The Institute of Medicine (IOM) Committee on Breast Cancer and the Environment: The Scientific Evidence, Research Methodology, and Future Directions are pleased to announce the release of its report, Breast Cancer and the Environment: A Life Course Approach. The report is available for free download at www.iom.edu/BreastCancerEnvironment. Also available are a 4-page Report Brief and a Question and Answer Booklet for a general audience. A brief description of the report is provided here.
Many wonder about the role environmental factors may be playing in breast cancer. Susan G. Komen for the Cure® and its Scientific Advisory Board commissioned a study by the IOM to review current evidence on the contribution of environmental exposures, alone or in combination with genetic factors, to the risk of developing breast cancer; review the challenges in studying this topic; explore evidence-based actions that women might take to reduce their risk of breast cancer; and recommend research directions.
The committee defined "environment" broadly and reviewed evidence on a range of factors women encounter in their daily lives. Of the environmental factors the committee reviewed, some of those with the most consistent evidence of a link with increased breast cancer risk included ionizing radiation, combination estrogen-progestin hormone therapy, and greater postmenopausal weight. More physical activity was linked to reduced risk. For many other factors, however, the evidence from human studies is more limited, contradictory, or absent.
Knowledge about the complexity of breast cancer and its relation to environmental exposures continues to grow, but researchers face many challenges in trying to learn more. These challenges include understanding the biologic significance of the life stages at which environmental risk factors are encountered; integrating analysis of genetic and environmental influences; determining the possible effects of combinations of multiple low-level chemical exposures; and interpreting findings from studies in animals and in vitro systems.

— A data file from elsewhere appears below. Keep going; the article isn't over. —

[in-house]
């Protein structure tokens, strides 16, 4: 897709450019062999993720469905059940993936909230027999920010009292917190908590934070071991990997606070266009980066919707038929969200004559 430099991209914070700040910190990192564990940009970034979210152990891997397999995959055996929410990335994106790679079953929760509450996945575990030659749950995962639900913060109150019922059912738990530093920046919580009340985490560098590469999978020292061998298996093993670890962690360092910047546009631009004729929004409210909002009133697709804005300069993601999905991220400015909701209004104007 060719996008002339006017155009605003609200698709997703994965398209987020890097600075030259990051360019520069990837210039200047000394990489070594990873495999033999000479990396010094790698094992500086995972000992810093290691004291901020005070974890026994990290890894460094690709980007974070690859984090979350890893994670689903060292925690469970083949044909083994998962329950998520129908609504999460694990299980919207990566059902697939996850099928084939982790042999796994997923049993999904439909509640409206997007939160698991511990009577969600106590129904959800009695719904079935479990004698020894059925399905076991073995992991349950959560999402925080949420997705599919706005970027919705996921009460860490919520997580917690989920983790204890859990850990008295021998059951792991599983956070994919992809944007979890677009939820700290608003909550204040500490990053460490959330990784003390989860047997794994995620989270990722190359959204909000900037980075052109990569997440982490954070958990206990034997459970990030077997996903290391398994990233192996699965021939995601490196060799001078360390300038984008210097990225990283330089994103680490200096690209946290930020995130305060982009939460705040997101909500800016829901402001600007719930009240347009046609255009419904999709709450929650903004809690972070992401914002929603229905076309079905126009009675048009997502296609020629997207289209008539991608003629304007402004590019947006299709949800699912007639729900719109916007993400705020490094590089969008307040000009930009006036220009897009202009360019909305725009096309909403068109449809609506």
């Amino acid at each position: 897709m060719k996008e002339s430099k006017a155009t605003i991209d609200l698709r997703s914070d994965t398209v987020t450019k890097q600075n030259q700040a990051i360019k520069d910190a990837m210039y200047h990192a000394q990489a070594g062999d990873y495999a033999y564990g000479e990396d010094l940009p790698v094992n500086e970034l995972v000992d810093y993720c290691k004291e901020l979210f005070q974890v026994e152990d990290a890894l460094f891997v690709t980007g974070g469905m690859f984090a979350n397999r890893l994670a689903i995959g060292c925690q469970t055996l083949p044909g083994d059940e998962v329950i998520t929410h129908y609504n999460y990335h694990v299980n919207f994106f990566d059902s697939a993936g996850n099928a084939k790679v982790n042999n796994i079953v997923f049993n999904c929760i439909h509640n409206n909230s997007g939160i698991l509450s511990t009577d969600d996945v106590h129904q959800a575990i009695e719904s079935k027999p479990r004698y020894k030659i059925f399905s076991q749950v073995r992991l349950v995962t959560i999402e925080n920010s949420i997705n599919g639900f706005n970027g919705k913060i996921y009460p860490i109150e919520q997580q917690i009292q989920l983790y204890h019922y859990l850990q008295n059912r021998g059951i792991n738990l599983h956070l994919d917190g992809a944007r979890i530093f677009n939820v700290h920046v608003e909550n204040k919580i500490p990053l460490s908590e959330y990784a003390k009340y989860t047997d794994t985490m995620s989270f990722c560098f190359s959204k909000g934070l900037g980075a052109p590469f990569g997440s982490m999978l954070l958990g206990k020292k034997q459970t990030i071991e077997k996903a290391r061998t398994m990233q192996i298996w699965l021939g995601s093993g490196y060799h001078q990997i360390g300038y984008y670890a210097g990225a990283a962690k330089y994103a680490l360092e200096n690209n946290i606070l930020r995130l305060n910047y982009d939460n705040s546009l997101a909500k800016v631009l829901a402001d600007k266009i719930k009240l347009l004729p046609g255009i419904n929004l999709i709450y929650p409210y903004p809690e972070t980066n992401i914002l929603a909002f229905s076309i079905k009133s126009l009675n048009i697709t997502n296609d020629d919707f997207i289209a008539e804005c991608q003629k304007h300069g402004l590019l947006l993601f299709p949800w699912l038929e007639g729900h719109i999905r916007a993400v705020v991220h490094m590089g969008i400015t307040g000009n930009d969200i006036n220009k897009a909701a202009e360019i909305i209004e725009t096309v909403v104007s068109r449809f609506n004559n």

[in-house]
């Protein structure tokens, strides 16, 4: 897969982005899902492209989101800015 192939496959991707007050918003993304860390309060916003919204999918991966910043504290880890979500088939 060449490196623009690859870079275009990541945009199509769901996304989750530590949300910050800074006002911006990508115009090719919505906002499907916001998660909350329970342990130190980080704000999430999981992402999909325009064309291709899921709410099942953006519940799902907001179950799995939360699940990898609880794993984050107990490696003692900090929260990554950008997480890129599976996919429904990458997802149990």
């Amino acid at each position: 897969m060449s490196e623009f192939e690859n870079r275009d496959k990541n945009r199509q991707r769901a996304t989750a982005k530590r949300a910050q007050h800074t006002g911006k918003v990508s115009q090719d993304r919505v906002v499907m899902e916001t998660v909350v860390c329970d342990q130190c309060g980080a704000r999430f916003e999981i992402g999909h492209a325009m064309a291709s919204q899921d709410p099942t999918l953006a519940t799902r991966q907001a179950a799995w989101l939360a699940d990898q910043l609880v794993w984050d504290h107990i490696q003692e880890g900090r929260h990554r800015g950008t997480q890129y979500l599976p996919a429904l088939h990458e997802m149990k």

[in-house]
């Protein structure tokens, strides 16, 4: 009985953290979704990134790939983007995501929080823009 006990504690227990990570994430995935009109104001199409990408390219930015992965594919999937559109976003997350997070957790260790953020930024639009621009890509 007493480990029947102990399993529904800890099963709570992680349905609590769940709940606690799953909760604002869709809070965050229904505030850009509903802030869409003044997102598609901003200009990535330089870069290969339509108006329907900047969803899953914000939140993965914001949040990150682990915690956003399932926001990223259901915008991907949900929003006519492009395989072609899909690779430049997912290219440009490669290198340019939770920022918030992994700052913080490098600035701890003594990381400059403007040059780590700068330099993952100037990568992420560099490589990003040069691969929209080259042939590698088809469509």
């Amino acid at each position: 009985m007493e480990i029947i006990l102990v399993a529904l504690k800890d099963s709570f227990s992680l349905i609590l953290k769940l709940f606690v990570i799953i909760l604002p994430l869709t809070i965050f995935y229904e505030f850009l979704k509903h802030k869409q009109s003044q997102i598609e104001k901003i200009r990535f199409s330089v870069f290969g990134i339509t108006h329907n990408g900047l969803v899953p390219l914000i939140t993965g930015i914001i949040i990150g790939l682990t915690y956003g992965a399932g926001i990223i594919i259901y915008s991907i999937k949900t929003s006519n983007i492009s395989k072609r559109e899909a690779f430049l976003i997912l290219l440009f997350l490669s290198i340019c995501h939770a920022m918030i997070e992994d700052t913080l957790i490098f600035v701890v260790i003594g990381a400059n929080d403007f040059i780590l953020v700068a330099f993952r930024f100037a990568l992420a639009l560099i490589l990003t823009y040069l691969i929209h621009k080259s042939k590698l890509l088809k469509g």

The committee concluded that women may have some opportunities to reduce their risk of breast cancer through personal actions, such as avoiding unnecessary medical radiation throughout life, avoiding use of estrogen–progestin hormone therapy, avoiding smoking, limiting alcohol consumption, increasing physical activity, and, for postmenopausal breast cancer, minimizing weight gain. Research recommendations include applying a life course approach to studies of breast cancer, developing improved tools for epidemiologic research and testing of chemicals and other substances, developing effective preventive interventions, developing better approaches to modeling breast cancer risks, and improving communication about breast cancer risks.
Dr. Robert Hiatt, Professor and Chair, Department of Epidemiology and Biostatistics at UCSF is a member of this committee.